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Crowdsourcing and CCTV: the Effect of Interface, Financial Bonus and Video Type

Lookup NU author(s): Dr Paul Dunphy, Dr James Nicholson, Dr Vasilis Vlachokyriakos, Professor Pam Briggs, Professor Patrick OlivierORCiD



Crowdsourcing has been widely leveraged for the tagging of video material; recently this has included the monitoring of surveillance video footage. However, the relative advantages and disadvantages of crowdsourcing watchers of surveillance video are not well articulated, nor has there been any significant work on the efficacy of different tools for retrospective surveillance. In this paper we explore factors that might affect crowd performance on video surveillance monitoring tasks. We firstly established a baseline for crowd performance in a 'live' surveillance study before comparing two different interfaces that allowed retrospective discovery of the same events (Scrub Player and Panopticon). Using MTurk, we asked 474 people to monitor two types of CCTV footage containing different levels of extraneous activity for 'events' using these two interfaces. We also manipulated bonus payments. We found that the crowd was most accurate when watching the video that contained the least extraneous activity, that there was no effect of financial incentive on the reporting of true events, but that there was some indication that higher bonus payments generated more false alarms. We also found an effect of interface: those using the Panopticon interface processed more video footage and generated more alerts, but were less accurate overall. We discuss the implications of different interface designs, video types, and incentive schemes when crowdsourcing watchers of surveillance video.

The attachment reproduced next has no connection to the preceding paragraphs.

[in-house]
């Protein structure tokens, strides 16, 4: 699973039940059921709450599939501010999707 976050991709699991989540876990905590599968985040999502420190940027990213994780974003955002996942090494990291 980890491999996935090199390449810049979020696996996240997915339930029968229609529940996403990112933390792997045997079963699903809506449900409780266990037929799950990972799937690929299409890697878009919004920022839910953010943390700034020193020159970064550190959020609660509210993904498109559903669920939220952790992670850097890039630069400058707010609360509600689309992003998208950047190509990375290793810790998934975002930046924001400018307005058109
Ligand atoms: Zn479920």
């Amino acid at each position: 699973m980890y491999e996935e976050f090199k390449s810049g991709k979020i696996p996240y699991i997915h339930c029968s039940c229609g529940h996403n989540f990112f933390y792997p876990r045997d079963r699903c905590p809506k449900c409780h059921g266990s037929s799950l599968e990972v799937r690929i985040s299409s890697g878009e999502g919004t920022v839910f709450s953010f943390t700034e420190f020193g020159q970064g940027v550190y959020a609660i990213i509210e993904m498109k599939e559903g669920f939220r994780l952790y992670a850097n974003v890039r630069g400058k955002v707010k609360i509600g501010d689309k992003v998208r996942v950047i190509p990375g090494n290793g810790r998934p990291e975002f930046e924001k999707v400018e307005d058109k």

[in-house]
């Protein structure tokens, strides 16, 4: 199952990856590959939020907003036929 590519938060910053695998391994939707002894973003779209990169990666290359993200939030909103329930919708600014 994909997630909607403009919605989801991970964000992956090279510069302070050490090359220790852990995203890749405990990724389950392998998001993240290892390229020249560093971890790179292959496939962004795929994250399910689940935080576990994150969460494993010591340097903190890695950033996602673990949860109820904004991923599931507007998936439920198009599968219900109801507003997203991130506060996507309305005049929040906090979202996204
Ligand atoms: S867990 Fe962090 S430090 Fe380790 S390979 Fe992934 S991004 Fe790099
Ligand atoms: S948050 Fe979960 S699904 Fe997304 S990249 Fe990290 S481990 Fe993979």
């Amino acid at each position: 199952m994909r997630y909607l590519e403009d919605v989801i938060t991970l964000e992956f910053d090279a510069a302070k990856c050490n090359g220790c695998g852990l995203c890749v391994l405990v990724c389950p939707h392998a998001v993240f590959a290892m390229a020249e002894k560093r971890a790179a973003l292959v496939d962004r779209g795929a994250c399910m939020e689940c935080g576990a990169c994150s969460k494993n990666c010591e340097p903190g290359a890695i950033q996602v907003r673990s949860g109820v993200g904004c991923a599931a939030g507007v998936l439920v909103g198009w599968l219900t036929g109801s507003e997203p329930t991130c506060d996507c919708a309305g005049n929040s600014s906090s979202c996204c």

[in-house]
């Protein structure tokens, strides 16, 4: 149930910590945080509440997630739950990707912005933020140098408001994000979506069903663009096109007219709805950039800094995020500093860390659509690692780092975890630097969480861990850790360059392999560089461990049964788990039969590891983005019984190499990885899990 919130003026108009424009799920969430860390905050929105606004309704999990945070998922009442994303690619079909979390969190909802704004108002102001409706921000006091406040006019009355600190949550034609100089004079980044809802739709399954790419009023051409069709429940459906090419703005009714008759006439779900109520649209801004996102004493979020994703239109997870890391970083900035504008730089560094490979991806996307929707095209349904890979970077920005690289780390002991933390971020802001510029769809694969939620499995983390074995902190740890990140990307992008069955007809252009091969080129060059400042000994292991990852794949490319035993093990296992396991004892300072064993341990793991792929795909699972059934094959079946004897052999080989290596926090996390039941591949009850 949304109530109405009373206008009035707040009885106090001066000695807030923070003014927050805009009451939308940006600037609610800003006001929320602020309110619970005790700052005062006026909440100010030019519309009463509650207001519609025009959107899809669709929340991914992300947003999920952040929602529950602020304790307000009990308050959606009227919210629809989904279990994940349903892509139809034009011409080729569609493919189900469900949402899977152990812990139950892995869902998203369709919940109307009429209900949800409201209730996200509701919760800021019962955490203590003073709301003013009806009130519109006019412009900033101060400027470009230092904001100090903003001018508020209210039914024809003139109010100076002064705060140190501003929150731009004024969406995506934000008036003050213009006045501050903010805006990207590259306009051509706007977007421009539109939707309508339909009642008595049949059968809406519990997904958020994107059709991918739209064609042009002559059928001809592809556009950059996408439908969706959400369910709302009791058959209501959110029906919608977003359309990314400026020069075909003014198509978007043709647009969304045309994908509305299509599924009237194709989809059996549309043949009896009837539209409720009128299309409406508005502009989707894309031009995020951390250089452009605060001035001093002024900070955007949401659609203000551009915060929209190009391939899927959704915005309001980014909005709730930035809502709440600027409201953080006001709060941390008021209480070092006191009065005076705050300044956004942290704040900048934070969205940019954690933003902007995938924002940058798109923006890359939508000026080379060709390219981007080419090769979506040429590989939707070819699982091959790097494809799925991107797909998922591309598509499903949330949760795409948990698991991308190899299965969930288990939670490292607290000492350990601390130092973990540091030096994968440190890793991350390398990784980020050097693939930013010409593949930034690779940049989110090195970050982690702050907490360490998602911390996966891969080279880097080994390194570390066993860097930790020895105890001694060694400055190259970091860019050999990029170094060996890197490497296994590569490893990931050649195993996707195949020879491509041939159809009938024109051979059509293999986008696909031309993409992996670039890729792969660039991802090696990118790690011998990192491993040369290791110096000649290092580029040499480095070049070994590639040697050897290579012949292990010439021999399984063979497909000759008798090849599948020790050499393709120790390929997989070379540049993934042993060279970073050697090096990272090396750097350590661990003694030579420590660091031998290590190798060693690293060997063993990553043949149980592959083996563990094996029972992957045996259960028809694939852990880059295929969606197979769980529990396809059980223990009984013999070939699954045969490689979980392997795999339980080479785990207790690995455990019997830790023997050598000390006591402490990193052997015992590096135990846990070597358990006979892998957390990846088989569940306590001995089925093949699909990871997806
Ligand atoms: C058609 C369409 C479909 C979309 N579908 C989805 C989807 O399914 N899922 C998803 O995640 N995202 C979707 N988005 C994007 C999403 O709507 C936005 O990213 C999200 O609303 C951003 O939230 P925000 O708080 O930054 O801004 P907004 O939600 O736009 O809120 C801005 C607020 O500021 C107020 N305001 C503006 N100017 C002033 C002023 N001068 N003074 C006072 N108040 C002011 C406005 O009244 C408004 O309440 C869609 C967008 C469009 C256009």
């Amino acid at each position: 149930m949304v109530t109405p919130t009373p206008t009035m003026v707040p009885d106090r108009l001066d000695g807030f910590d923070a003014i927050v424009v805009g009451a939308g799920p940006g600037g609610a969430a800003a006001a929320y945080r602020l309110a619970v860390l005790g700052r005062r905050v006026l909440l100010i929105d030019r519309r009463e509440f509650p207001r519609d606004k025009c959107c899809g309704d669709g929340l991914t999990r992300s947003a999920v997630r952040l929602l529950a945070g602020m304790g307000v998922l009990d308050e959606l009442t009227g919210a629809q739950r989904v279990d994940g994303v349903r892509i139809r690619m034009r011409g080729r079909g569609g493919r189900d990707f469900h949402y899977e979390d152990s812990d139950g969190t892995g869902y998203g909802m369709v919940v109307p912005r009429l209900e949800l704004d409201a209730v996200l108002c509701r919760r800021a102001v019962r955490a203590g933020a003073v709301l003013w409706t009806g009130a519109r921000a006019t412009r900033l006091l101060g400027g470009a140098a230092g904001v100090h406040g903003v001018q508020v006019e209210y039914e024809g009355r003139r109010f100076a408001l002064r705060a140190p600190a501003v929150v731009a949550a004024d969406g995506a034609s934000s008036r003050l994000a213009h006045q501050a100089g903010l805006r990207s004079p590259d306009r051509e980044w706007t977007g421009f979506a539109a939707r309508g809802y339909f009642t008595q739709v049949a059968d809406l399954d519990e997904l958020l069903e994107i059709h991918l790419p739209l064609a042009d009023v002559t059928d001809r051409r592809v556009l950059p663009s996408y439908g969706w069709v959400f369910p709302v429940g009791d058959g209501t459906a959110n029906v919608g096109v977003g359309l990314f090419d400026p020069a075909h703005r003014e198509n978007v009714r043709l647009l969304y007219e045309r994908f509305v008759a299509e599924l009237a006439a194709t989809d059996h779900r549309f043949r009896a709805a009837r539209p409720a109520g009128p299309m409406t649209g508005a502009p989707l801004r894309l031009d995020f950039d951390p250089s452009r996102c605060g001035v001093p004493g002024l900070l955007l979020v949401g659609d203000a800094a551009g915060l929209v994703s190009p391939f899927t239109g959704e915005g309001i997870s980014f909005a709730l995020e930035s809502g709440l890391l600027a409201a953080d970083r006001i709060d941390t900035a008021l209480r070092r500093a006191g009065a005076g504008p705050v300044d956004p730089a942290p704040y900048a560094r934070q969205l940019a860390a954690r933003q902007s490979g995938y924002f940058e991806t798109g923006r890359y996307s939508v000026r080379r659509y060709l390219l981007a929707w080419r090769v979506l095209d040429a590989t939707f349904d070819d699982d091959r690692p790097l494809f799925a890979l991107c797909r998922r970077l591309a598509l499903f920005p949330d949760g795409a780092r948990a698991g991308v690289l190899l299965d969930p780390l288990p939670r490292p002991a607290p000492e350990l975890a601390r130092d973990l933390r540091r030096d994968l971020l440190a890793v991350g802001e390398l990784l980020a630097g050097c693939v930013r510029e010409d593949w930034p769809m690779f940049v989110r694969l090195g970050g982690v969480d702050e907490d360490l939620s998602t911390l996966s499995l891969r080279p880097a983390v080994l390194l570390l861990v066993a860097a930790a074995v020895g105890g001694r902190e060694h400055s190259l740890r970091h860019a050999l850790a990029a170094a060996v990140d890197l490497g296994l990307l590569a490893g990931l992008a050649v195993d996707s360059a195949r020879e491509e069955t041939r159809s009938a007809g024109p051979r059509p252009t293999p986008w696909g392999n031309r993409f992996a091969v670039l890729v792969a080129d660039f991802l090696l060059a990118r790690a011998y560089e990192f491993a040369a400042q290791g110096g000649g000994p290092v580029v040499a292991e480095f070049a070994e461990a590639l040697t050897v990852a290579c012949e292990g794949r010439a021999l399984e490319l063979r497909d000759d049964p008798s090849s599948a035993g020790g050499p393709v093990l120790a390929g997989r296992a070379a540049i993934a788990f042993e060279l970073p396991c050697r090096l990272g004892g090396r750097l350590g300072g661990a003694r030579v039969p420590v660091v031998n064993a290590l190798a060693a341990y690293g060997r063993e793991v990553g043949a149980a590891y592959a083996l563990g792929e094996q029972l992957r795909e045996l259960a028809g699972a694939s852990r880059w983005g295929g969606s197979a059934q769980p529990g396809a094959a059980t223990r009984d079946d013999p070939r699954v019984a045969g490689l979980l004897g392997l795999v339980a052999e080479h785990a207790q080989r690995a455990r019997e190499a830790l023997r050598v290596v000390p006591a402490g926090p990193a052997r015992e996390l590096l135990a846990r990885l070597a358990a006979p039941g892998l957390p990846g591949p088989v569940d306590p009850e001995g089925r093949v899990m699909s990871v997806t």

Publication metadata

Author(s): Dunphy P, Nicholson J, Vlachokyriakos V, Briggs P, Olivier P

Publication type: Report

Publication status: Published

Series Title: School of Computing Science Technical Report Series

Year: 2015

Pages: 22

Print publication date: 01/02/2015

Report Number: 1453

Institution: School of Computing Science, University of Newcastle upon Tyne

Place Published: Newcastle upon Tyne